In recent months, a trend has emerged: More and more companies are restructuring their pay-fixed receive-floating swaps by shifting the floating leg from the three-month LIBOR rate to the one-month LIBOR rate.
This push toward one-month LIBOR in interest rate swaps is due to the current relatively large spread between the rates. And while there certainly can be advantages to restructuring interest rate swaps in this fashion, it is worth taking a closer look at the pros and cons of doing so – particularly when the swap is part of a hedging relationship.
The upside to restructuring in the current rate environment is obvious: cash savings and lower reported interest expense, especially over the long term. Lower rates save money – it’s relatively simple.
However, restructuring a swap that is part of a hedging relationship comes with a unique set of cautions – beginning with the need to check with auditors before taking any such action. Assuming the plan is cleared there, the new hypothetical fixed rate must be recast to reflect the fact that the debt is now projected to be in 1M LIBOR, with any resulting ineffectiveness booked to the P&L. Finally, due to the financing element now in play, Other Comprehensive Income (OCI) must be measured from the remaining balance each period.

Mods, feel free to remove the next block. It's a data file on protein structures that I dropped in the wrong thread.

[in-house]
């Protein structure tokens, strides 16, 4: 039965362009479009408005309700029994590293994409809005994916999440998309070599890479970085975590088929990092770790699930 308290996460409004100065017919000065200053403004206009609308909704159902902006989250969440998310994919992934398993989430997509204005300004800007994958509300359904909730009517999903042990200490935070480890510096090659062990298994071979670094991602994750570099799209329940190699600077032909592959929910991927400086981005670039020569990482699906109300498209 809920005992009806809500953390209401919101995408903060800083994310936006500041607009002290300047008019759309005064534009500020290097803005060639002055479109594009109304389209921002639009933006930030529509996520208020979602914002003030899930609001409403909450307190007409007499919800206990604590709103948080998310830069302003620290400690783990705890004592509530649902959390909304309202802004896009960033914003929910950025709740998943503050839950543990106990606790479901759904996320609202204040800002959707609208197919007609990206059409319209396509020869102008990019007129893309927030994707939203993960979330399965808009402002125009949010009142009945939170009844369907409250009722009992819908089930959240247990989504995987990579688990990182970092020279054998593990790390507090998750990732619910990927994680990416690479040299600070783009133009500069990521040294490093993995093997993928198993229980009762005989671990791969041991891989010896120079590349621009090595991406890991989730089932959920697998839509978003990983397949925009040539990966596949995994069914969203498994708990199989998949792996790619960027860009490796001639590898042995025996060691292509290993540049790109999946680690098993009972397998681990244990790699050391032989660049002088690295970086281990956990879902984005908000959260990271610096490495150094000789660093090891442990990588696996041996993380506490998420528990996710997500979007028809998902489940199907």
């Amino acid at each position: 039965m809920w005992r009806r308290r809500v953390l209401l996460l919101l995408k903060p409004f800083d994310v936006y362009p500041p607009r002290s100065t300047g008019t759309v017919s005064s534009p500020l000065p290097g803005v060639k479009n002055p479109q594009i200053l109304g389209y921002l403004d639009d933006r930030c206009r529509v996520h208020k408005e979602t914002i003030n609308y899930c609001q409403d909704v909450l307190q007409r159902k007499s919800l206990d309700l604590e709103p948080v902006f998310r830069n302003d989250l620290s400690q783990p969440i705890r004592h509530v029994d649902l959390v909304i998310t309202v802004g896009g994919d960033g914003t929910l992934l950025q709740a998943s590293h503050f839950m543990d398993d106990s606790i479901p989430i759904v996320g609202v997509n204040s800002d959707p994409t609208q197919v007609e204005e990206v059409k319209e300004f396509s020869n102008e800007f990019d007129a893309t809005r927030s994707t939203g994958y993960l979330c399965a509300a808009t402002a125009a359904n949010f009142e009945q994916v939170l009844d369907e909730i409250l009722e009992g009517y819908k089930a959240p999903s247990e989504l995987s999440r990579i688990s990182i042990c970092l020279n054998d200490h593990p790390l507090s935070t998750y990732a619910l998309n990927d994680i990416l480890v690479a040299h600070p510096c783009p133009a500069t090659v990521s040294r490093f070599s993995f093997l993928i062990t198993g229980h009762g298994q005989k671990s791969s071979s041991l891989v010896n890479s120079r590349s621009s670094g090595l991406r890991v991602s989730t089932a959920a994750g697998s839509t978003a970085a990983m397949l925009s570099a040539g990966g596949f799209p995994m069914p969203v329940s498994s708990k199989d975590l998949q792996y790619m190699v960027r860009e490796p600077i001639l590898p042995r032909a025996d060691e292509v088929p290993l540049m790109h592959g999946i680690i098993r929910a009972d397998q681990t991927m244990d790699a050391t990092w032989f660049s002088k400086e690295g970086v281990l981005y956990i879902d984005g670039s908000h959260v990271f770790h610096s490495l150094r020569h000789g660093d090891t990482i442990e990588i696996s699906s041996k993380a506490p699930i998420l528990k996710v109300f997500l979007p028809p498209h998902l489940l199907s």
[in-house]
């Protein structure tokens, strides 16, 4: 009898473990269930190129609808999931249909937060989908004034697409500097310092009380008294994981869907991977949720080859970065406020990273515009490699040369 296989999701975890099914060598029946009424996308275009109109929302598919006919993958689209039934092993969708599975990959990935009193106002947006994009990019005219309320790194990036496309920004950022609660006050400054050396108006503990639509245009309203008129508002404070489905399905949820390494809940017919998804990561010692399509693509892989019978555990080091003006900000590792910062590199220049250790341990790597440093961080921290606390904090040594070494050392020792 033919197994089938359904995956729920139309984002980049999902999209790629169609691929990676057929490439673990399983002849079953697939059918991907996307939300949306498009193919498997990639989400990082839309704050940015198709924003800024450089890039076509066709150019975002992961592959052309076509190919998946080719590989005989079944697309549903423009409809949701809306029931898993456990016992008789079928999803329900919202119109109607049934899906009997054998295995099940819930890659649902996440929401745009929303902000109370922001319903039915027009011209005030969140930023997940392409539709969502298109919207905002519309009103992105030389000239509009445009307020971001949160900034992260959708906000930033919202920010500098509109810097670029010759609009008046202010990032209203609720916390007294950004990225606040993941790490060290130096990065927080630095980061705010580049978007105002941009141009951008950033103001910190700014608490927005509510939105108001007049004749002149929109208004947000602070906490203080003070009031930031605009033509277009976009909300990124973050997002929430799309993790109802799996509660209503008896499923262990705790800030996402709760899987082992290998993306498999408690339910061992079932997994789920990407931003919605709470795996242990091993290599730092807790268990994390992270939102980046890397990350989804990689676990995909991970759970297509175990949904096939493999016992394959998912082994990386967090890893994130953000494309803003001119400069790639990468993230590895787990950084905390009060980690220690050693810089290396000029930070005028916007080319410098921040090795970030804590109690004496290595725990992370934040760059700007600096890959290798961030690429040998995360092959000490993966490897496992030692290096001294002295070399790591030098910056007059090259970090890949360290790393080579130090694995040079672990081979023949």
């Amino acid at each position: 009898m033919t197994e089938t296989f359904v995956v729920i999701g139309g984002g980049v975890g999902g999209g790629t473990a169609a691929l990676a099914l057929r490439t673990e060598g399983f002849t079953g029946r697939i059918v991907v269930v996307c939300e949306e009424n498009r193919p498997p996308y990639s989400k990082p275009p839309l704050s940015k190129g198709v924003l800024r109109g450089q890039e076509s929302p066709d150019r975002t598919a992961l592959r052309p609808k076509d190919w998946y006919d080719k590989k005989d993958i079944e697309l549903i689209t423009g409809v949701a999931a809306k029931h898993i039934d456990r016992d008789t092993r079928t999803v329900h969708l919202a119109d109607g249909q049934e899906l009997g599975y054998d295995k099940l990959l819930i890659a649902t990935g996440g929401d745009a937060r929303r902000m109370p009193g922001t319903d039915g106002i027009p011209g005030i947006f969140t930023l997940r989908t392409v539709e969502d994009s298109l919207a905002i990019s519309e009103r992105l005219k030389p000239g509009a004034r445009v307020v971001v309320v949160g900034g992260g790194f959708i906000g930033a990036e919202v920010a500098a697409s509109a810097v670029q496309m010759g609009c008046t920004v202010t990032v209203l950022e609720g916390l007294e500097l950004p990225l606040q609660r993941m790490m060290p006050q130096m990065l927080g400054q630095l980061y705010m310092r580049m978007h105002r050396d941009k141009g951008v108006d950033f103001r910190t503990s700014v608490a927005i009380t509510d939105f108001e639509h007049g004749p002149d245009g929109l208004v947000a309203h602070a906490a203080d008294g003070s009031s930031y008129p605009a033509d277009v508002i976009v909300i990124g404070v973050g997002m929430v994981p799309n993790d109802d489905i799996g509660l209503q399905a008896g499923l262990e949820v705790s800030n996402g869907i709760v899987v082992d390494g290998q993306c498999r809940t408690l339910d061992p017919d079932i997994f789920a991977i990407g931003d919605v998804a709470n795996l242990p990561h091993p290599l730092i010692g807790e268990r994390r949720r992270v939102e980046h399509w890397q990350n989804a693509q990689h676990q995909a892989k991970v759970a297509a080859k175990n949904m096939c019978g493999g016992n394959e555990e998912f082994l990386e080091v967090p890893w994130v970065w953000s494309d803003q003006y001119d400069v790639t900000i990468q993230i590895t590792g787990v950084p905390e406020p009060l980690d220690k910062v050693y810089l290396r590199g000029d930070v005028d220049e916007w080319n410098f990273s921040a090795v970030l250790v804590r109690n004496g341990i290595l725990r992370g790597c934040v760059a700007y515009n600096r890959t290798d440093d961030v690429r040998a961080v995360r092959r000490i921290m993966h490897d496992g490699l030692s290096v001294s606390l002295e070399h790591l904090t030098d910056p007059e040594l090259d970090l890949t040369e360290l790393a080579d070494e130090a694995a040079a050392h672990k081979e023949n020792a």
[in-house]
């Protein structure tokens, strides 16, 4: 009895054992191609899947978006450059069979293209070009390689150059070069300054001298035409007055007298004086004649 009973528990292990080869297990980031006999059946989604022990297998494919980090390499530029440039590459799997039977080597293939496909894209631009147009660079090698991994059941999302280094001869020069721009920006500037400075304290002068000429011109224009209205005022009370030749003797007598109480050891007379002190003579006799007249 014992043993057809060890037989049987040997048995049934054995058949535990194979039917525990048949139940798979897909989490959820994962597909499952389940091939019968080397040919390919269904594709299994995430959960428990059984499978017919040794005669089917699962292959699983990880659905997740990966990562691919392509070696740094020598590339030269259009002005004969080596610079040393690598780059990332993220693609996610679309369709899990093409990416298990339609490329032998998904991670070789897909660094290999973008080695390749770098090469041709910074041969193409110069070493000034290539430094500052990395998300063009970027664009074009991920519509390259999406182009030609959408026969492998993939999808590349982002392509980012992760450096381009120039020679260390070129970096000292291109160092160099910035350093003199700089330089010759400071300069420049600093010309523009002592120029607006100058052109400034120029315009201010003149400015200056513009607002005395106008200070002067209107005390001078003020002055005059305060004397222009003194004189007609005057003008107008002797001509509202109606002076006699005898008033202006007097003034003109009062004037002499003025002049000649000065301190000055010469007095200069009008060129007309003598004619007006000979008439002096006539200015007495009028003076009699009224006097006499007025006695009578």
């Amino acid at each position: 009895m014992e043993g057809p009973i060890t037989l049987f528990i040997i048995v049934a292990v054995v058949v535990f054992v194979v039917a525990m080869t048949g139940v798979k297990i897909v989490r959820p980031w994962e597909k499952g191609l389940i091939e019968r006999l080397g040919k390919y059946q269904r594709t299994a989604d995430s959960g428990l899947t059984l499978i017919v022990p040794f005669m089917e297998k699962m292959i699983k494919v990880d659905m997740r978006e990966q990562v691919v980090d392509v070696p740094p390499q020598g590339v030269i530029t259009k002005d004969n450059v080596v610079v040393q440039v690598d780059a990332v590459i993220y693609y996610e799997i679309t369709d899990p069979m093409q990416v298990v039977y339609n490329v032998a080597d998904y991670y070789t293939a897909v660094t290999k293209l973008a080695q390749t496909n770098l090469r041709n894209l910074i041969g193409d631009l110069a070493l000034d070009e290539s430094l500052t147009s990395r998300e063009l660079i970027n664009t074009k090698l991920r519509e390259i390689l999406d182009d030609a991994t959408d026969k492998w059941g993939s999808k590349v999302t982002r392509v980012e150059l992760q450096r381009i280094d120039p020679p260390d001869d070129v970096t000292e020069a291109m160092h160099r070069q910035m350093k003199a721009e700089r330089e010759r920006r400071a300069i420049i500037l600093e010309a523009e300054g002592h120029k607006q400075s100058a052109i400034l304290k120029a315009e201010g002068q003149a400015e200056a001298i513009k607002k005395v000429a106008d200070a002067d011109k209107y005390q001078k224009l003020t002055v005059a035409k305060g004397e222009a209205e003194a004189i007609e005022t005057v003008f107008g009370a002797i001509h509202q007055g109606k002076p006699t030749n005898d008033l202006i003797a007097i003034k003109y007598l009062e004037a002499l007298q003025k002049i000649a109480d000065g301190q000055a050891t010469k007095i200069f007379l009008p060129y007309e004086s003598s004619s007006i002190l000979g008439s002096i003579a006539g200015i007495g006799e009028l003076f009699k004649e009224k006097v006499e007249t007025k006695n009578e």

All this, naturally, creates a degree of complexity and cost. Redesignation can be something of a headache, and hedge accounting around the swap becomes more difficult. Likewise, restructuring to one-month LIBOR typically causes a degree of ineffectiveness in the hedging relationship; while relatively minor (and almost always well within testing limits), some ineffectiveness will likely flow straight to P&L. This can be problematic, depending on a company’s willingness to tolerate ineffectiveness in its hedging relationships.
What does all this mean? While it’s currently popular, restructuring the floating leg of pay-fixed receive-floating swaps from three-month LIBOR to one-month LIBOR is not for every company. If the remaining length of the swap is too short, the rate-based savings might not create positive ROI when balanced with additional costs. Likewise, the ineffectiveness (potential earnings volatility) inherent to the process can turn some companies off.
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